In the clean energy transition, hydrogen is growing as an alternative fuel that may power our future. When produced using renewable energy, “green hydrogen” can serve as a zero-emissions option in hard-to-decarbonize industrial sectors. Others envision hydrogen as an option replacement for natural gas while utilizing existing gas infrastructure. But hydrogen has many challenges. Most current hydrogen production relies on fossil fuels and generates emissions throughout its life span, even though it does not emit greenhouse gases (GHGs) when combusted. In a warming world, green hydrogen is the sole clean option, but accounts for only around one percent of global hydrogen production and remains costly even in future projections.
Despite potential lifecycle emissions, hydrogen’s emission-free combustion makes it a hot topic to bridge the gap between natural gas and full-scale renewables. Many see blending hydrogen into existing natural gas pipelines as a promising opportunity to cut emissions and utilize existing infrastructure. In Europe, countries have been exploring the concept for many years, and utilities across the U.S. are now investigating blending for generation, transmission/distribution, and end-use applications. Studies suggest that hydrogen blending could reduce GHG emissions by seven percent, but it would require using green hydrogen for every project.
Utility Pilot Projects
The map shows the states which are the most active with hydrogen-natural gas blending projects by utilities. These pilots are needed to fill substantial knowledge gaps about hydrogen’s impact on gas infrastructure and leakage rates, particularly at blends greater than 5 percent of total volume.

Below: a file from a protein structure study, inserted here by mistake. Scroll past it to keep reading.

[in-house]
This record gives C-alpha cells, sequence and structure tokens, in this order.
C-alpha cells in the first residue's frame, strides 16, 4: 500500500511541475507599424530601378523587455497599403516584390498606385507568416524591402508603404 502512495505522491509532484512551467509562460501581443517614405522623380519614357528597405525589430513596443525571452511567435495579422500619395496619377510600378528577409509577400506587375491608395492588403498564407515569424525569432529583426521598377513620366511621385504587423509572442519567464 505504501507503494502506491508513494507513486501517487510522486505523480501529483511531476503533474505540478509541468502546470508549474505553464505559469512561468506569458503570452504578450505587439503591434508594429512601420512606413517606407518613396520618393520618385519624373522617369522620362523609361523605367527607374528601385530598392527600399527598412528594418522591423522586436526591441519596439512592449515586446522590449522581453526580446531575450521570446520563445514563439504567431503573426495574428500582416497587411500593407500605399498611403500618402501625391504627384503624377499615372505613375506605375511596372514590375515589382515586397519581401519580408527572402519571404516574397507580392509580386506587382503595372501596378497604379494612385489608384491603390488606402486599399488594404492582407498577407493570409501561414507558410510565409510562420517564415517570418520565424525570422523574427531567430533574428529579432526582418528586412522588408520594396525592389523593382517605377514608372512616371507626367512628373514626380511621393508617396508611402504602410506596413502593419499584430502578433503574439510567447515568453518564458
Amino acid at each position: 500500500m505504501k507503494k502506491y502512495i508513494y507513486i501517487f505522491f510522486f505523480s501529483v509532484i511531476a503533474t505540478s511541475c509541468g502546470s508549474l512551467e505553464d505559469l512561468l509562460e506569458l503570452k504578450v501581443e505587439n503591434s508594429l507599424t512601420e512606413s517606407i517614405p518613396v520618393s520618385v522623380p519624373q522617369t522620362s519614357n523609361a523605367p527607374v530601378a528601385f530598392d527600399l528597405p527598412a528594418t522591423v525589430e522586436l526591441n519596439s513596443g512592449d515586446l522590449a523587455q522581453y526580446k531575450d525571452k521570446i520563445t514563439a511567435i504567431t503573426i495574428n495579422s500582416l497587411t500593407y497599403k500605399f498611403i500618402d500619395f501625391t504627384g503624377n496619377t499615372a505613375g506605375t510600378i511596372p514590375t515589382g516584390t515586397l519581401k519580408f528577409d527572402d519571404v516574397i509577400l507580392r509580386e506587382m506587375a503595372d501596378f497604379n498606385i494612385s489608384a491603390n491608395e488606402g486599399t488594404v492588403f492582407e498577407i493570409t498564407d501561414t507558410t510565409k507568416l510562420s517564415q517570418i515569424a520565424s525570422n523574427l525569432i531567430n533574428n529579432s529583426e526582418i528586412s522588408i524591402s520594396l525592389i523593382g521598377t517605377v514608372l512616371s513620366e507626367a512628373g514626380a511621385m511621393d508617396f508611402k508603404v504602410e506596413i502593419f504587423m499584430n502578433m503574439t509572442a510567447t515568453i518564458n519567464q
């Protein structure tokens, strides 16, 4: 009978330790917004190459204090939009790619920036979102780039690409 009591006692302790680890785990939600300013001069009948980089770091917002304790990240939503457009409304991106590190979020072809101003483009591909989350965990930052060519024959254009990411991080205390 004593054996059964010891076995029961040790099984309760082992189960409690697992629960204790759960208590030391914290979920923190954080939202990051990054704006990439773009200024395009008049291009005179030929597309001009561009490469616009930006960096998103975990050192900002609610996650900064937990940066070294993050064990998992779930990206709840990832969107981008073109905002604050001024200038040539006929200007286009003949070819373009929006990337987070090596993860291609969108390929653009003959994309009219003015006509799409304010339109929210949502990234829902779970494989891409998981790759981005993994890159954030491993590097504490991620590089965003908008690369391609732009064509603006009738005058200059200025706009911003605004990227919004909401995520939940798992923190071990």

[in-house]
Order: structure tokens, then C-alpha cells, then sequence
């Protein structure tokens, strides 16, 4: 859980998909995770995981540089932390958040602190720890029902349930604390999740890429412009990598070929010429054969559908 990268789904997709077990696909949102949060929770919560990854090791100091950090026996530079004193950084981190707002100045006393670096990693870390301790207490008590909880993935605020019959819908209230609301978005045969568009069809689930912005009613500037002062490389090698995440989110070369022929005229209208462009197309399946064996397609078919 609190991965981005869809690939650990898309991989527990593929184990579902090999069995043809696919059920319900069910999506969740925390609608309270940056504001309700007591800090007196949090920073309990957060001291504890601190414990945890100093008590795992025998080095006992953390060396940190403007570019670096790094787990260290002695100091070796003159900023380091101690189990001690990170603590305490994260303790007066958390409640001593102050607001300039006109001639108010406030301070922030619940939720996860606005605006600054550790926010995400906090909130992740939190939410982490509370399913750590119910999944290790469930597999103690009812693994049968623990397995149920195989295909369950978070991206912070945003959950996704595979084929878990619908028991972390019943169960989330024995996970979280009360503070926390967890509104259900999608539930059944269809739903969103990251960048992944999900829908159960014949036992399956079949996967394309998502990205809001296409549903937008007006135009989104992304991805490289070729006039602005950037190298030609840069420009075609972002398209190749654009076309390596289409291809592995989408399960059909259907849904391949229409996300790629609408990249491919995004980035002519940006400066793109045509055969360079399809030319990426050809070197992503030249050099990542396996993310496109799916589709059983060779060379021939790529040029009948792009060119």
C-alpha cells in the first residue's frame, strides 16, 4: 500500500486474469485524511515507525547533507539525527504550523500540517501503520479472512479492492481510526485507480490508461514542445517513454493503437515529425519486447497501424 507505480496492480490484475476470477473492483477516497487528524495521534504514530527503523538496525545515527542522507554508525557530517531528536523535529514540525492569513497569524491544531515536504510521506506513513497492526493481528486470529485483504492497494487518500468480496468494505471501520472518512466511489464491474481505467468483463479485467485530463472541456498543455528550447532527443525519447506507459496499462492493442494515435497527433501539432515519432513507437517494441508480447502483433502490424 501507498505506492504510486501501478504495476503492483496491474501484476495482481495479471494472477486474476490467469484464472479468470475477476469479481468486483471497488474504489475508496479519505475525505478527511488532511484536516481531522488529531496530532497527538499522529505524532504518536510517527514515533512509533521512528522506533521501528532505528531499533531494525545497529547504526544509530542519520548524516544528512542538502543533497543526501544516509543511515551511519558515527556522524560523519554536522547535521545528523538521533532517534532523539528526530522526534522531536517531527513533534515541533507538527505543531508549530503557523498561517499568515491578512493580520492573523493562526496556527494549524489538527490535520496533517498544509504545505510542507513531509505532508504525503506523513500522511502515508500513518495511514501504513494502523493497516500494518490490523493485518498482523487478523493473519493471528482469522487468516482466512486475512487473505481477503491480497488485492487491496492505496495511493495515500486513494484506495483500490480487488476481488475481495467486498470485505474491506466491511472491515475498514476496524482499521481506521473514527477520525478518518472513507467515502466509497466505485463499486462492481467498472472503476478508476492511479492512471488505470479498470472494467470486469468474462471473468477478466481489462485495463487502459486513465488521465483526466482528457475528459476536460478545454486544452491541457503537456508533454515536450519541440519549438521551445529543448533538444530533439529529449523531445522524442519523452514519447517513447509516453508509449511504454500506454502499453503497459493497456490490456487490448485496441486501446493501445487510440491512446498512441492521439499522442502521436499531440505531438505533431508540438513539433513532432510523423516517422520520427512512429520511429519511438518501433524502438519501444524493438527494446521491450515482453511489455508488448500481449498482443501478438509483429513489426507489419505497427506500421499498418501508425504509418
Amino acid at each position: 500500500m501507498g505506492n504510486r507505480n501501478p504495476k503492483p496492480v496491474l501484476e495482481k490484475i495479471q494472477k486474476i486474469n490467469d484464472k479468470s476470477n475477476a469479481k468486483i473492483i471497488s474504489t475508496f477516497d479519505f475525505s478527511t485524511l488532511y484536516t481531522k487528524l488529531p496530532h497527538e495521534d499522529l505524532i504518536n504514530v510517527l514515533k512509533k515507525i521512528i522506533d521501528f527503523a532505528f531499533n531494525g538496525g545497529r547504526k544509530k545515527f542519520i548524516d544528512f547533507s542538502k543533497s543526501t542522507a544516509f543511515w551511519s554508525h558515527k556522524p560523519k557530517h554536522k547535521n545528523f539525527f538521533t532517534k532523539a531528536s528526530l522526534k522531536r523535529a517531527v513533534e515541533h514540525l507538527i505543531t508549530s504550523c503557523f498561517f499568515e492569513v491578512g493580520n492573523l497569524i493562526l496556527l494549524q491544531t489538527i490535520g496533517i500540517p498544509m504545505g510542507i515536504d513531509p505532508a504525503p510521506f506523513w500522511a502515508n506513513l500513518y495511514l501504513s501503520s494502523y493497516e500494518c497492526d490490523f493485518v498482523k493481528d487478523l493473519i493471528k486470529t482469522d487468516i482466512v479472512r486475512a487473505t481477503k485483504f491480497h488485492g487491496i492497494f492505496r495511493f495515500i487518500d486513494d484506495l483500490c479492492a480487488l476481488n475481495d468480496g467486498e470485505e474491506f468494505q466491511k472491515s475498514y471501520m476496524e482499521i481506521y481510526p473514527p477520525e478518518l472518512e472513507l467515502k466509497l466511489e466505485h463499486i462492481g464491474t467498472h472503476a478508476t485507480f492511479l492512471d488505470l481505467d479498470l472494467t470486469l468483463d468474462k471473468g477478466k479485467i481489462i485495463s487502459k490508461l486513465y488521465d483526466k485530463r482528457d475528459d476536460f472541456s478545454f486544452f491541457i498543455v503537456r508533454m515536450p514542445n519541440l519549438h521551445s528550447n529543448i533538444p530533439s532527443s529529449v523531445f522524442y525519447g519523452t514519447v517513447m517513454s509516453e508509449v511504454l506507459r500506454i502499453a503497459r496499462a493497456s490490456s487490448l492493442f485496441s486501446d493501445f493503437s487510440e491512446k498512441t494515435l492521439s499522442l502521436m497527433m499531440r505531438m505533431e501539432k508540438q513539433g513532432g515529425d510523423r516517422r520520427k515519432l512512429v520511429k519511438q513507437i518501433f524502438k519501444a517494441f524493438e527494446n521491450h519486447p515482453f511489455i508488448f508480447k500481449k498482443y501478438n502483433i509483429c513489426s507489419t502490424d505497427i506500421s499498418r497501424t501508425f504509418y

Hydrogen Blending Challenges
While a helpful decarbonization tool in theory, hydrogen blending offers numerous concerns and uncertainties. Hydrogen’s instability, compared to methane, increases ignition and explosion risks, threatening health and safety as it’s transported through communities. Its small molecular size also means that it can easily permeate solid materials, causing “embrittlement,” fractures, and leaks in pipelines and other equipment.
The proportion of hydrogen to gas can impact the danger posed, as hydrogen is only compatible with gas equipment at certain levels. Safety concerns arise at volumes anywhere between five and 20 percent. For example, the California Public Utilities Commission did a study in 2022 to learn more about the hydrogen-natural gas blend and what is considered “safe.” The study, conducted by the University of California at Riverside, concluded five percent blends do not increase risks for the existing natural gas pipeline system, but greater than five percent impacts stoves and water heaters.Blends greater than 20 percent may increase the risk of gas ignition outside of the pipeline.
And yet only at a 20 percent blend does hydrogen reach that seven percent GHG reduction. Additionally, the higher temperatures required to burn hydrogen produce more nitrogen oxides (NOx) than natural gas, damaging air quality and diminishing blending’s climate benefits.
The European Parliament recently recommended that hydrogen blending be used only as a last resort, “as it is less efficient compared to the use of using hydrogen in its pure form and diminishes the value of hydrogen.” Others worry that the technique will distract from more viable, economical decarbonization efforts. Hydrogen undoubtedly has its place in the clean economy. But blending, with its plethora of concerns and uncertainties—from efficiency and cost to pollution, health, and safety—must overcome a lot of implementation challenges.